Today, bioenergy is the primary renewable energy source that significantly contributes to power utilized in energy generation, buildings and industry’s heat, and transportation.
In fact, the IEA or International Energy Agency has indicated that today’s bioenergy is an essential contributor to the future’s low carbon emissions. Simply put, these can be the long-awaited solution for climate change commitment.
Bioenergy’s key features:
- Can produce harmful emissions when connected to Carbon Storage and Capture
- Can support intermittent renewables expansion; thus, it is storable
- Readily incorporated with current infrastructures
- Applicable in energy sectors such as transport, direct heat, and electricity
- Available now
Bioenergy can contribute to greenhouse gas reduction when it’s:
- Used to replace GHG-intensive fuels
- Converted into energy supplies efficiently
- Biomass is sustainably grown or based on residues or wastes
Overall, bioenergy encompasses a lot of potential feedstocks, energy applications, and conversion processes.
It also strongly interacts with waste management and forestry sectors, agriculture, and its likelihood is associated with a broader bio-economy growth. However, bioenergy will only be widely applicable if used and supplied sustainably.
There are three types of organic wastes and residues: industrial, municipal, as well as forestry and agricultural residues. Examples of industrial wastes and residues are wood processing and agro-food processing.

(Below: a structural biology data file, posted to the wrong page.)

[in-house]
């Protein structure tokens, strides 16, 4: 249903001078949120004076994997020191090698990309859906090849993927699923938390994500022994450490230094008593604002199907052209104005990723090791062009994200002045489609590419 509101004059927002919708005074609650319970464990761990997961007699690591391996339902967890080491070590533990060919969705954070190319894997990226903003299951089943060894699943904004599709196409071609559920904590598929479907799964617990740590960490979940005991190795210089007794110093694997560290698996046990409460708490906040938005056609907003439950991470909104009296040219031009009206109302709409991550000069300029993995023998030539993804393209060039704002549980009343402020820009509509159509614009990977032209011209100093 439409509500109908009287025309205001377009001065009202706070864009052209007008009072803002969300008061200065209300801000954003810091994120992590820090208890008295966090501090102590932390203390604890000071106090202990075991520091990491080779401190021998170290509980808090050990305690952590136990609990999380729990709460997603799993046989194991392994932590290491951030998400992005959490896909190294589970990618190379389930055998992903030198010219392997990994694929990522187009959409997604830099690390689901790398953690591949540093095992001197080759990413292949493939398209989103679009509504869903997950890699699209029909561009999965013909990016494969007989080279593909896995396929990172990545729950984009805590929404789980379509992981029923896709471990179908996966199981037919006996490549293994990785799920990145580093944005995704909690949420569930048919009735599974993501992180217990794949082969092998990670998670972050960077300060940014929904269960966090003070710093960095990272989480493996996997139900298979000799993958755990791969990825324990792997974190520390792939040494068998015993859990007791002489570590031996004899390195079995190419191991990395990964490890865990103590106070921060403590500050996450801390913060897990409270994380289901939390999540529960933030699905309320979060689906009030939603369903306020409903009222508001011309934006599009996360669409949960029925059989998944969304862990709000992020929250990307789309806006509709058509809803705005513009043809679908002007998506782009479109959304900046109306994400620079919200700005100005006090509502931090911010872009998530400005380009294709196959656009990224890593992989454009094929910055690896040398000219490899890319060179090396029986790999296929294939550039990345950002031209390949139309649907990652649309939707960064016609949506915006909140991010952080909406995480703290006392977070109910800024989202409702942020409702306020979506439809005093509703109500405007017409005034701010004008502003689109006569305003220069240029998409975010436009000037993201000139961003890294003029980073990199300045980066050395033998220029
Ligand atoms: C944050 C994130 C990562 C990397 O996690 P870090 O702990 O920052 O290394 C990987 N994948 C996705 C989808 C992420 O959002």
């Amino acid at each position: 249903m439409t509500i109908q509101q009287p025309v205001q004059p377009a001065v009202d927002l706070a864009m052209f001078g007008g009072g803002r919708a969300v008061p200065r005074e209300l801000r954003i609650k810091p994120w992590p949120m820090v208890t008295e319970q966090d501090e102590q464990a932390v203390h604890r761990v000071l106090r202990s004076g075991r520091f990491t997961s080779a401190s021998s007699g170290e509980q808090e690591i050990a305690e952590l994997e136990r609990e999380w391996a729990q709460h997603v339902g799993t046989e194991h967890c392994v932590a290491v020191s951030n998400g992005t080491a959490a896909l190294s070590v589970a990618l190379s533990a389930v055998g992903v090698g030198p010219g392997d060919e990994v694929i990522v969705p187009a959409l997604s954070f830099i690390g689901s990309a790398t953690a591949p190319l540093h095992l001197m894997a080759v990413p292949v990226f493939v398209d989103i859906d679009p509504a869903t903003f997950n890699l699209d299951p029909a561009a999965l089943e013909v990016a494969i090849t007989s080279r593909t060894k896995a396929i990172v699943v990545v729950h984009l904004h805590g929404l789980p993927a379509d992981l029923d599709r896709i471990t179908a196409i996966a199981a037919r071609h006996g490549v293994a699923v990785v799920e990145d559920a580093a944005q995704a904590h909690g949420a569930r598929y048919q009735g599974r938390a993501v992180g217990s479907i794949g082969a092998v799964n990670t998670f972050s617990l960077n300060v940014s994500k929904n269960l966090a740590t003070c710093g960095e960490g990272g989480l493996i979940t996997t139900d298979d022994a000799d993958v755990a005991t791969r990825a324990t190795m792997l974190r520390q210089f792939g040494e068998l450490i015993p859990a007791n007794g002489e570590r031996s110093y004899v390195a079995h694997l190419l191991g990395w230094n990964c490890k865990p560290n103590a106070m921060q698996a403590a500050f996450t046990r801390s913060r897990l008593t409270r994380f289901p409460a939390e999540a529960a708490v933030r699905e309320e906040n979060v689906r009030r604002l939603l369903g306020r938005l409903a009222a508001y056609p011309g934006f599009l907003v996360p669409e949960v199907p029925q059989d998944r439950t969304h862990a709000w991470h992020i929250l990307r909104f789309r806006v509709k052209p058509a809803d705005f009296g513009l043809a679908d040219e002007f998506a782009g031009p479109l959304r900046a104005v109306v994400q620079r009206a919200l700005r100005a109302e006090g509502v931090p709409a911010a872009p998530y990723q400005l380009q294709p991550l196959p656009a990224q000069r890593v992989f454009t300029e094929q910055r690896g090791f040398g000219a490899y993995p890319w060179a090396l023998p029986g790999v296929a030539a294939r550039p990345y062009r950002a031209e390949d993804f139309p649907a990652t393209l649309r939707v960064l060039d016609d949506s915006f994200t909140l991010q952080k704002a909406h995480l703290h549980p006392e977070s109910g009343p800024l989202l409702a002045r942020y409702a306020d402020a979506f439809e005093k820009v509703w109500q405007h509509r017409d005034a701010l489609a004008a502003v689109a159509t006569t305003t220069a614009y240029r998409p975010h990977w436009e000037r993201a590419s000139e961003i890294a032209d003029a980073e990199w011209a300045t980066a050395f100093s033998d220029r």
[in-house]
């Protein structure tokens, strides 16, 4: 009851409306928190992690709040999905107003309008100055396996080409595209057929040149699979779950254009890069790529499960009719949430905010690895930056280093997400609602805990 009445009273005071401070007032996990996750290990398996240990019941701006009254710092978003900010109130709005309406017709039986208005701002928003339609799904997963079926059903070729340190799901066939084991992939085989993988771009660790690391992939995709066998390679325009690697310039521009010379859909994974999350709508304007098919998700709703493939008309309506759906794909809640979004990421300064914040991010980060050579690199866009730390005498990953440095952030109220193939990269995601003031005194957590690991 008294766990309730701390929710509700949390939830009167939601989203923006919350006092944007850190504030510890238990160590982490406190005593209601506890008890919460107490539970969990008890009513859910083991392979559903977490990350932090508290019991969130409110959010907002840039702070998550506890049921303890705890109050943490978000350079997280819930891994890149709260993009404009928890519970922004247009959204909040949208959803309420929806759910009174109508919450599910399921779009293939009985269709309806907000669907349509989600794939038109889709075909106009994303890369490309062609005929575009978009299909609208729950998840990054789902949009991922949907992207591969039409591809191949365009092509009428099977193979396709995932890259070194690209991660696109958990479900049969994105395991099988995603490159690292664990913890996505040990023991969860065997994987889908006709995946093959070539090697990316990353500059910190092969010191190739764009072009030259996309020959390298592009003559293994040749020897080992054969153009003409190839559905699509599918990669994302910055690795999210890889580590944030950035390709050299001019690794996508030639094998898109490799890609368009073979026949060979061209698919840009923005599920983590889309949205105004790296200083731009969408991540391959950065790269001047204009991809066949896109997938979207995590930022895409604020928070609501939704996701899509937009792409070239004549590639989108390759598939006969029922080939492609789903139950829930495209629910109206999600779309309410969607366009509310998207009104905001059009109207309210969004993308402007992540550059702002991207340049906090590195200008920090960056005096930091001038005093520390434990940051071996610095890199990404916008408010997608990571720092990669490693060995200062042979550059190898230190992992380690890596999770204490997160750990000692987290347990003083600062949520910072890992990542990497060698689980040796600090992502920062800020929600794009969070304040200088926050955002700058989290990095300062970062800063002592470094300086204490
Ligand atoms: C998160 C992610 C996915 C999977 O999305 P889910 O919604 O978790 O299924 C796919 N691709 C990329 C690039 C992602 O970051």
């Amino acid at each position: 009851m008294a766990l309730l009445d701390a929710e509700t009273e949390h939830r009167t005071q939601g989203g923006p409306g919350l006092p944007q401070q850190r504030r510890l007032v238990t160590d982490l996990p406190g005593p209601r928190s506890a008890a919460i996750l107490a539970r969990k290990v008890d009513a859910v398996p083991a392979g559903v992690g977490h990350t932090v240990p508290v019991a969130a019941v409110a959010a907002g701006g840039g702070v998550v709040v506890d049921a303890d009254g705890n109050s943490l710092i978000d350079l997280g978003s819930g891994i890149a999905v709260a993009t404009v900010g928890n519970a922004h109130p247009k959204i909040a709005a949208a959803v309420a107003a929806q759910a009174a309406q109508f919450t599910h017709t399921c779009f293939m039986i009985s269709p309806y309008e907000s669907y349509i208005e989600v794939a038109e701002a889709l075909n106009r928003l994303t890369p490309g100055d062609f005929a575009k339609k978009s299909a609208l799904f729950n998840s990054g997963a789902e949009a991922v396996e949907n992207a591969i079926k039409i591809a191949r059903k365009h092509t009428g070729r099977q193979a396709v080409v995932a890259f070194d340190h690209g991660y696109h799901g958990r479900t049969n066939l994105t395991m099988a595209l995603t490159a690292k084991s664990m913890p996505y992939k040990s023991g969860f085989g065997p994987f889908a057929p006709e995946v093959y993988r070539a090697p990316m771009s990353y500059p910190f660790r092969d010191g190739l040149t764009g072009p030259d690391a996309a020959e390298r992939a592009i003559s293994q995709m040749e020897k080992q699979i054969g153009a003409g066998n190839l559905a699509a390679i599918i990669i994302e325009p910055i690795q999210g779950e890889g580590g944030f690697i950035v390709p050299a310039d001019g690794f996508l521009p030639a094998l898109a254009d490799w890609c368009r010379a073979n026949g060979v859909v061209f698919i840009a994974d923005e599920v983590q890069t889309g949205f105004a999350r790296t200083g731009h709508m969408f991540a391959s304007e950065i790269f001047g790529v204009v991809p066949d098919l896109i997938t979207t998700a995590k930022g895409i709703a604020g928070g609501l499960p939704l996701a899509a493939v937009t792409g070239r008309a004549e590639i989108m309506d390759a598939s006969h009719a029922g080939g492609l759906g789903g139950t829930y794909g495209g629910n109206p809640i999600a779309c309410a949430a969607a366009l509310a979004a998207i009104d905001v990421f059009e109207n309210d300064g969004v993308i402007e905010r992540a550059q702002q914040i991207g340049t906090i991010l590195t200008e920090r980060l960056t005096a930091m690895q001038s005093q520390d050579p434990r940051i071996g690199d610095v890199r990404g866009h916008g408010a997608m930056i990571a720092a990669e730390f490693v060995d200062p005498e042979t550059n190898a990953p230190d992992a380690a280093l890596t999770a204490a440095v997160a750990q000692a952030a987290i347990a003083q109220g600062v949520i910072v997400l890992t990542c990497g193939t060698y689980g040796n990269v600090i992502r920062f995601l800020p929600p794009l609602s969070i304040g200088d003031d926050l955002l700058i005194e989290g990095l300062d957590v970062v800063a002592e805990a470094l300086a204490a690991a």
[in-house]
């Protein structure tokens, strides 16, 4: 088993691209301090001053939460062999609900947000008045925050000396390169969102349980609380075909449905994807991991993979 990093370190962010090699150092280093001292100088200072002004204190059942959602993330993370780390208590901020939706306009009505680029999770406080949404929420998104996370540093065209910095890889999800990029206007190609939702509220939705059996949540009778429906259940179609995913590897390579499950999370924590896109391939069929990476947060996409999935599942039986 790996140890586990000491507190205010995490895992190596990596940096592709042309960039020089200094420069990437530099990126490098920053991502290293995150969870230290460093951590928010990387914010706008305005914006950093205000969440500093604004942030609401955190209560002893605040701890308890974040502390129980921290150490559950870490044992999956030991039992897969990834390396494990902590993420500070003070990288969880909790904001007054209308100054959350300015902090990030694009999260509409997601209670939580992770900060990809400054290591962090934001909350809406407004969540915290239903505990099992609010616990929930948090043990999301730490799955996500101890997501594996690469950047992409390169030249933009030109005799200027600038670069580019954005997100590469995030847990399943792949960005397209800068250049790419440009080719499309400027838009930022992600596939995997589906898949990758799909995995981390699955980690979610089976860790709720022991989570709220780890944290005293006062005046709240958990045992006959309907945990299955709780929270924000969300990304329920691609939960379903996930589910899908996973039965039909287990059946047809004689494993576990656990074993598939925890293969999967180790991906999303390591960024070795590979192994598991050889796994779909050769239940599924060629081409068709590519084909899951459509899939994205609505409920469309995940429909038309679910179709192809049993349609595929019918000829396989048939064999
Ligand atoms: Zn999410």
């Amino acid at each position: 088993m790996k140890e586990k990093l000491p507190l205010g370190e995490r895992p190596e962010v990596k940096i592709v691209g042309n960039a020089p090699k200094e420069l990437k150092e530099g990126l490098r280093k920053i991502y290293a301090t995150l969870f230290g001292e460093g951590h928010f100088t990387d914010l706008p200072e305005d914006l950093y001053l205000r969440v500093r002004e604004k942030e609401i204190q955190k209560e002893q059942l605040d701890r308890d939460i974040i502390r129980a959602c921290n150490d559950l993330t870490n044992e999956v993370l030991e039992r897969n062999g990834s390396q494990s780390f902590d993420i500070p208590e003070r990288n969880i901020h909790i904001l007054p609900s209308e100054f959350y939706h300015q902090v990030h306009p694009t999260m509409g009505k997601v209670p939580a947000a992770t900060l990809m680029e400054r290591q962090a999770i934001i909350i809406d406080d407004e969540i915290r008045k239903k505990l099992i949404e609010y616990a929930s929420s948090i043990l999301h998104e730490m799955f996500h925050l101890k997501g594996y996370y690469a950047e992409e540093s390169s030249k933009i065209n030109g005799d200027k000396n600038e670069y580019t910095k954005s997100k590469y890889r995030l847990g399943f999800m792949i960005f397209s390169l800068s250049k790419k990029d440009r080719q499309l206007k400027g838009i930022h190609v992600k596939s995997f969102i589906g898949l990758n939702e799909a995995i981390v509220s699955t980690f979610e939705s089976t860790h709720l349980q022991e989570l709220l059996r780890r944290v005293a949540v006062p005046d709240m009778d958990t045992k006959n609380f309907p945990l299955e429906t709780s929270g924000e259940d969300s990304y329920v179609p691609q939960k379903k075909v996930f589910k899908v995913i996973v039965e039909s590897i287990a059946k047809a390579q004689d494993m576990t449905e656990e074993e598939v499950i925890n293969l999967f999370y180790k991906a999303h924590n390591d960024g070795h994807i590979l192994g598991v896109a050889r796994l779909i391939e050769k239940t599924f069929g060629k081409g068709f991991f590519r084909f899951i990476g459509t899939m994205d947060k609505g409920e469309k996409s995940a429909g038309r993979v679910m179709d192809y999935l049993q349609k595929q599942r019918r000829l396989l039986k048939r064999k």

For municipal wastes, we also have material waste such as building material, wastewaters, and household wastes. Lastly, examples of forestry and agricultural residues are livestock residues and crop and wood harvesting residues.
Plenty of bioenergy routes may be utilized to transform many raw feedstocks into final energy products. Examples of products are as follows:
- RDF or refuse-derived fuel
- Syngas or bio-synthetic gas
- Pyrolysis oil
- Advanced biofuels
- Cellulosic ethanol
- Renewable diesel
Specifically, production processes like gasification, pelletization, chipping, fermentation, transesterification, anaerobic digestion, and many more are used to convert the products mentioned above into biomass-based products and materials, biofuels for transport and combustion for heat and electricity.
Moreover, the technologies used for biomass power and heat production have already been competitive and well developed in several applications.
These are considered to be biofuel routes for transport. In addition, a wide technological conversion range is still under development, providing improved efficiency prospects, enhanced performance, and lower costs.